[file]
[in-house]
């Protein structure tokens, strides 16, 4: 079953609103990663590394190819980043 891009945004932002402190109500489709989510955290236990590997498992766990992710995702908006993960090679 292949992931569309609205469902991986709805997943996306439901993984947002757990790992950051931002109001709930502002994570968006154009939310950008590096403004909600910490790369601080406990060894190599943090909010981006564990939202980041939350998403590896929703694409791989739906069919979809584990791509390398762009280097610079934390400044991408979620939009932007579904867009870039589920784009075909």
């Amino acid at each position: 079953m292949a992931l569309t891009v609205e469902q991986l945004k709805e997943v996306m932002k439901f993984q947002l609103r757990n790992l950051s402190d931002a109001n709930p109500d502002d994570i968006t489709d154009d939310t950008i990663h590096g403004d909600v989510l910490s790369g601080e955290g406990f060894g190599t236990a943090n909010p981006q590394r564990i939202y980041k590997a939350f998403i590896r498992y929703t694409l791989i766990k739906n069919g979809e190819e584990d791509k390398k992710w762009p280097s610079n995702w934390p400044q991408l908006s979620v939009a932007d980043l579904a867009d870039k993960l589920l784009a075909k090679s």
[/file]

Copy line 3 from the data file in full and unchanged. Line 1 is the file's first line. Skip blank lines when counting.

């Amino acid at each position: 079953m292949a992931l569309t891009v609205e469902q991986l945004k709805e997943v996306m932002k439901f993984q947002l609103r757990n790992l950051s402190d931002a109001n709930p109500d502002d994570i968006t489709d154009d939310t950008i990663h590096g403004d909600v989510l910490s790369g601080e955290g406990f060894g190599t236990a943090n909010p981006q590394r564990i939202y980041k590997a939350f998403i590896r498992y929703t694409l791989i766990k739906n069919g979809e190819e584990d791509k390398k992710w762009p280097s610079n995702w934390p400044q991408l908006s979620v939009a932007d980043l579904a867009d870039k993960l589920l784009a075909k090679s």